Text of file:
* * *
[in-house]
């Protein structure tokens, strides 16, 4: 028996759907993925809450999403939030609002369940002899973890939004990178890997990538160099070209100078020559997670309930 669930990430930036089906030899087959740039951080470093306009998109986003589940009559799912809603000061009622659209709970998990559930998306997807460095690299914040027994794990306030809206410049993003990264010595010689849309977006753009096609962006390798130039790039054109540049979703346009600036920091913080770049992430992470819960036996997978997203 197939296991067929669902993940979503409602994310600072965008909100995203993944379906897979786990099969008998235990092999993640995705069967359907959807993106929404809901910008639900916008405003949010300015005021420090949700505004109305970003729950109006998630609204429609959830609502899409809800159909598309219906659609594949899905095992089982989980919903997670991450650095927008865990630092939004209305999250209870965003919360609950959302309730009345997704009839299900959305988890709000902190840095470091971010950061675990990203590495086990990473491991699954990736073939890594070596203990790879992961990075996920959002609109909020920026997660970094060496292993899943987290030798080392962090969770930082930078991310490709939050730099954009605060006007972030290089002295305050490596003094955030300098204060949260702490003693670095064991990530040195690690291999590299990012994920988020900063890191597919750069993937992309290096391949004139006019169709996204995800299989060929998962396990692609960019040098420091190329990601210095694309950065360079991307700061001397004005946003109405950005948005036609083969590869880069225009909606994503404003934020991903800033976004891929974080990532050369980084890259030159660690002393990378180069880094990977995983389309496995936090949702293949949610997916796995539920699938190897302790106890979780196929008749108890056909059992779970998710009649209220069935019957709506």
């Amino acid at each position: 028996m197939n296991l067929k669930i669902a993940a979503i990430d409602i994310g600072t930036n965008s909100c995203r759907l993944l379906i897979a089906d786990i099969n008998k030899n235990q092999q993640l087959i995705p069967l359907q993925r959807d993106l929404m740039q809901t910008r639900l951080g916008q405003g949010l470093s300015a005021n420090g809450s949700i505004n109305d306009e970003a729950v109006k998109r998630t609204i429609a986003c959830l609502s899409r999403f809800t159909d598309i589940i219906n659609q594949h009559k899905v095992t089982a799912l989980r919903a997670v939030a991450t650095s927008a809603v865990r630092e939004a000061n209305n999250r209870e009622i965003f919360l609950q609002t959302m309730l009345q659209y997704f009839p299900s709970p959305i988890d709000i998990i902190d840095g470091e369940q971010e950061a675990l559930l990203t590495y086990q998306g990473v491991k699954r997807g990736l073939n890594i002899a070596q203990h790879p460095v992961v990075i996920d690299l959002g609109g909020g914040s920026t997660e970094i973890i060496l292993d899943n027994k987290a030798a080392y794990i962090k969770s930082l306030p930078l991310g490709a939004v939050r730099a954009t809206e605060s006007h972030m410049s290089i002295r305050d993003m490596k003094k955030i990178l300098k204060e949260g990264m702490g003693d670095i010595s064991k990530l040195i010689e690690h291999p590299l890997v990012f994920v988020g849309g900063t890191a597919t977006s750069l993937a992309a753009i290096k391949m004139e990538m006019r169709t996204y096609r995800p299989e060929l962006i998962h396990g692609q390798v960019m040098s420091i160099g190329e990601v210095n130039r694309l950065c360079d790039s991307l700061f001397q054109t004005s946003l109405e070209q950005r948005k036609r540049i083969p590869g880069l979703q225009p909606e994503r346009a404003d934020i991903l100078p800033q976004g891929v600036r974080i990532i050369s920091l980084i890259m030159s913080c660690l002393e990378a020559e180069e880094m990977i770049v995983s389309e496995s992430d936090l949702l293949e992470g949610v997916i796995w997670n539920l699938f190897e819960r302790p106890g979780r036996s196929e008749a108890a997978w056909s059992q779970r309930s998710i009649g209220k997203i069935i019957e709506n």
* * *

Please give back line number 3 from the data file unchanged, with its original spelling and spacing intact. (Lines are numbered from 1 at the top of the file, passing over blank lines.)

């Amino acid at each position: 028996m197939n296991l067929k669930i669902a993940a979503i990430d409602i994310g600072t930036n965008s909100c995203r759907l993944l379906i897979a089906d786990i099969n008998k030899n235990q092999q993640l087959i995705p069967l359907q993925r959807d993106l929404m740039q809901t910008r639900l951080g916008q405003g949010l470093s300015a005021n420090g809450s949700i505004n109305d306009e970003a729950v109006k998109r998630t609204i429609a986003c959830l609502s899409r999403f809800t159909d598309i589940i219906n659609q594949h009559k899905v095992t089982a799912l989980r919903a997670v939030a991450t650095s927008a809603v865990r630092e939004a000061n209305n999250r209870e009622i965003f919360l609950q609002t959302m309730l009345q659209y997704f009839p299900s709970p959305i988890d709000i998990i902190d840095g470091e369940q971010e950061a675990l559930l990203t590495y086990q998306g990473v491991k699954r997807g990736l073939n890594i002899a070596q203990h790879p460095v992961v990075i996920d690299l959002g609109g909020g914040s920026t997660e970094i973890i060496l292993d899943n027994k987290a030798a080392y794990i962090k969770s930082l306030p930078l991310g490709a939004v939050r730099a954009t809206e605060s006007h972030m410049s290089i002295r305050d993003m490596k003094k955030i990178l300098k204060e949260g990264m702490g003693d670095i010595s064991k990530l040195i010689e690690h291999p590299l890997v990012f994920v988020g849309g900063t890191a597919t977006s750069l993937a992309a753009i290096k391949m004139e990538m006019r169709t996204y096609r995800p299989e060929l962006i998962h396990g692609q390798v960019m040098s420091i160099g190329e990601v210095n130039r694309l950065c360079d790039s991307l700061f001397q054109t004005s946003l109405e070209q950005r948005k036609r540049i083969p590869g880069l979703q225009p909606e994503r346009a404003d934020i991903l100078p800033q976004g891929v600036r974080i990532i050369s920091l980084i890259m030159s913080c660690l002393e990378a020559e180069e880094m990977i770049v995983s389309e496995s992430d936090l949702l293949e992470g949610v997916i796995w997670n539920l699938f190897e819960r302790p106890g979780r036996s196929e008749a108890a997978w056909s059992q779970r309930s998710i009649g209220k997203i069935i019957e709506n």